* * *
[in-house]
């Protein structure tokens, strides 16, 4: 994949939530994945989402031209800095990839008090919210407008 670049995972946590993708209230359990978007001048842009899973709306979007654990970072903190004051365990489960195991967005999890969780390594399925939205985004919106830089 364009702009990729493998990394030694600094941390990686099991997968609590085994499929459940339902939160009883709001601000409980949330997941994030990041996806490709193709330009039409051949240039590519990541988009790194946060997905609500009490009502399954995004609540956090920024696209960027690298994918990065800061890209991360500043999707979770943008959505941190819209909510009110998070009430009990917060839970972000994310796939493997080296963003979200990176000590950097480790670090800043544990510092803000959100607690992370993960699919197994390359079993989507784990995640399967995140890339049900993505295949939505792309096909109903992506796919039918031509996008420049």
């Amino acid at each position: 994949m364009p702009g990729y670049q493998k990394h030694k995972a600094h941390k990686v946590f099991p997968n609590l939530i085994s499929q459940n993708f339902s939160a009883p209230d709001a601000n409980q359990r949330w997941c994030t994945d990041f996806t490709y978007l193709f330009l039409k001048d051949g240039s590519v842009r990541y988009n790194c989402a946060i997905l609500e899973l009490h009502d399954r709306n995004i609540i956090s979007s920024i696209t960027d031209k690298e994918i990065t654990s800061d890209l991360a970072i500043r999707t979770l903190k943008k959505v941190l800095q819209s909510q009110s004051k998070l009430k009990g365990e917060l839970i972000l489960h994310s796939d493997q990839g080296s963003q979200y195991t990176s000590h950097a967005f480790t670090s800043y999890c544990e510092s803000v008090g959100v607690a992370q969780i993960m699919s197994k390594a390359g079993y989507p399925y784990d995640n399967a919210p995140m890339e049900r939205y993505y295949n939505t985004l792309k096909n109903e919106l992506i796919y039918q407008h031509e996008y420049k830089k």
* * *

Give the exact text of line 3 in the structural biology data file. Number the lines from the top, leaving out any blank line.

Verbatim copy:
């Amino acid at each position: 994949m364009p702009g990729y670049q493998k990394h030694k995972a600094h941390k990686v946590f099991p997968n609590l939530i085994s499929q459940n993708f339902s939160a009883p209230d709001a601000n409980q359990r949330w997941c994030t994945d990041f996806t490709y978007l193709f330009l039409k001048d051949g240039s590519v842009r990541y988009n790194c989402a946060i997905l609500e899973l009490h009502d399954r709306n995004i609540i956090s979007s920024i696209t960027d031209k690298e994918i990065t654990s800061d890209l991360a970072i500043r999707t979770l903190k943008k959505v941190l800095q819209s909510q009110s004051k998070l009430k009990g365990e917060l839970i972000l489960h994310s796939d493997q990839g080296s963003q979200y195991t990176s000590h950097a967005f480790t670090s800043y999890c544990e510092s803000v008090g959100v607690a992370q969780i993960m699919s197994k390594a390359g079993y989507p399925y784990d995640n399967a919210p995140m890339e049900r939205y993505y295949n939505t985004l792309k096909n109903e919106l992506i796919y039918q407008h031509e996008y420049k830089k």